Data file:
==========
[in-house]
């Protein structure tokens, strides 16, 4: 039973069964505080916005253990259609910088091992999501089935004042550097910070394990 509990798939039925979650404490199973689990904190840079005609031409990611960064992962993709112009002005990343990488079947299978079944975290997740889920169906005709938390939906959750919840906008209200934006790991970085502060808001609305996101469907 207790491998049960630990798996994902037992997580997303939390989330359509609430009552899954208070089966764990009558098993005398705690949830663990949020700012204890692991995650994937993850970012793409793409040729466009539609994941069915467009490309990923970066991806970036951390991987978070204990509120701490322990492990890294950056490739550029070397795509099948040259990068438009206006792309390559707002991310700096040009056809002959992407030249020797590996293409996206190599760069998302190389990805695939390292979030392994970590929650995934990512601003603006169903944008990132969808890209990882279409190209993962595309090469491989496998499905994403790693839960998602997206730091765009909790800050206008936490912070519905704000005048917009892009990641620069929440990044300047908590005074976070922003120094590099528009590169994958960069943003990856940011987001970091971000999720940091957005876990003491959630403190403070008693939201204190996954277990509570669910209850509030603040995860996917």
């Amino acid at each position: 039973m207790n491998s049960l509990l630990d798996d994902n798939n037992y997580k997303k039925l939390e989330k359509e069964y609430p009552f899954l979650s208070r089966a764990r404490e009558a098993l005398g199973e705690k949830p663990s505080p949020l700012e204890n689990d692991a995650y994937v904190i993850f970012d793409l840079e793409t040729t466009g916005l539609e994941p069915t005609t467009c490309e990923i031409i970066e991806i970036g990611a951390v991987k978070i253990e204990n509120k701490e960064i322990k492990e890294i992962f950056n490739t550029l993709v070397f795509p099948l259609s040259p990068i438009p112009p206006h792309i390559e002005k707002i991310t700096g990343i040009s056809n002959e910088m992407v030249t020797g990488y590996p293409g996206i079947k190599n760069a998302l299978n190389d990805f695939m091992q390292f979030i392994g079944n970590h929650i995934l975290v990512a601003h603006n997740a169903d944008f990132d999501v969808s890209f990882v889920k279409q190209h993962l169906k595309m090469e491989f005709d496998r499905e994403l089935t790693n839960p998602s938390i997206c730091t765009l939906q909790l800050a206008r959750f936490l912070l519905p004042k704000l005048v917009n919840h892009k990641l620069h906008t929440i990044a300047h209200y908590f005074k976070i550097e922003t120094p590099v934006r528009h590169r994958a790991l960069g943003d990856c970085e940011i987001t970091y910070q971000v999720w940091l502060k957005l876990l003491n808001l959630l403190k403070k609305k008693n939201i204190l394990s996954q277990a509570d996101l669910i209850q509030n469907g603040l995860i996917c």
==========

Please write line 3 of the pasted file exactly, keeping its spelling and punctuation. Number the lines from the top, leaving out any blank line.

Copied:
């Amino acid at each position: 039973m207790n491998s049960l509990l630990d798996d994902n798939n037992y997580k997303k039925l939390e989330k359509e069964y609430p009552f899954l979650s208070r089966a764990r404490e009558a098993l005398g199973e705690k949830p663990s505080p949020l700012e204890n689990d692991a995650y994937v904190i993850f970012d793409l840079e793409t040729t466009g916005l539609e994941p069915t005609t467009c490309e990923i031409i970066e991806i970036g990611a951390v991987k978070i253990e204990n509120k701490e960064i322990k492990e890294i992962f950056n490739t550029l993709v070397f795509p099948l259609s040259p990068i438009p112009p206006h792309i390559e002005k707002i991310t700096g990343i040009s056809n002959e910088m992407v030249t020797g990488y590996p293409g996206i079947k190599n760069a998302l299978n190389d990805f695939m091992q390292f979030i392994g079944n970590h929650i995934l975290v990512a601003h603006n997740a169903d944008f990132d999501v969808s890209f990882v889920k279409q190209h993962l169906k595309m090469e491989f005709d496998r499905e994403l089935t790693n839960p998602s938390i997206c730091t765009l939906q909790l800050a206008r959750f936490l912070l519905p004042k704000l005048v917009n919840h892009k990641l620069h906008t929440i990044a300047h209200y908590f005074k976070i550097e922003t120094p590099v934006r528009h590169r994958a790991l960069g943003d990856c970085e940011i987001t970091y910070q971000v999720w940091l502060k957005l876990l003491n808001l959630l403190k403070k609305k008693n939201i204190l394990s996954q277990a509570d996101l669910i209850q509030n469907g603040l995860i996917c």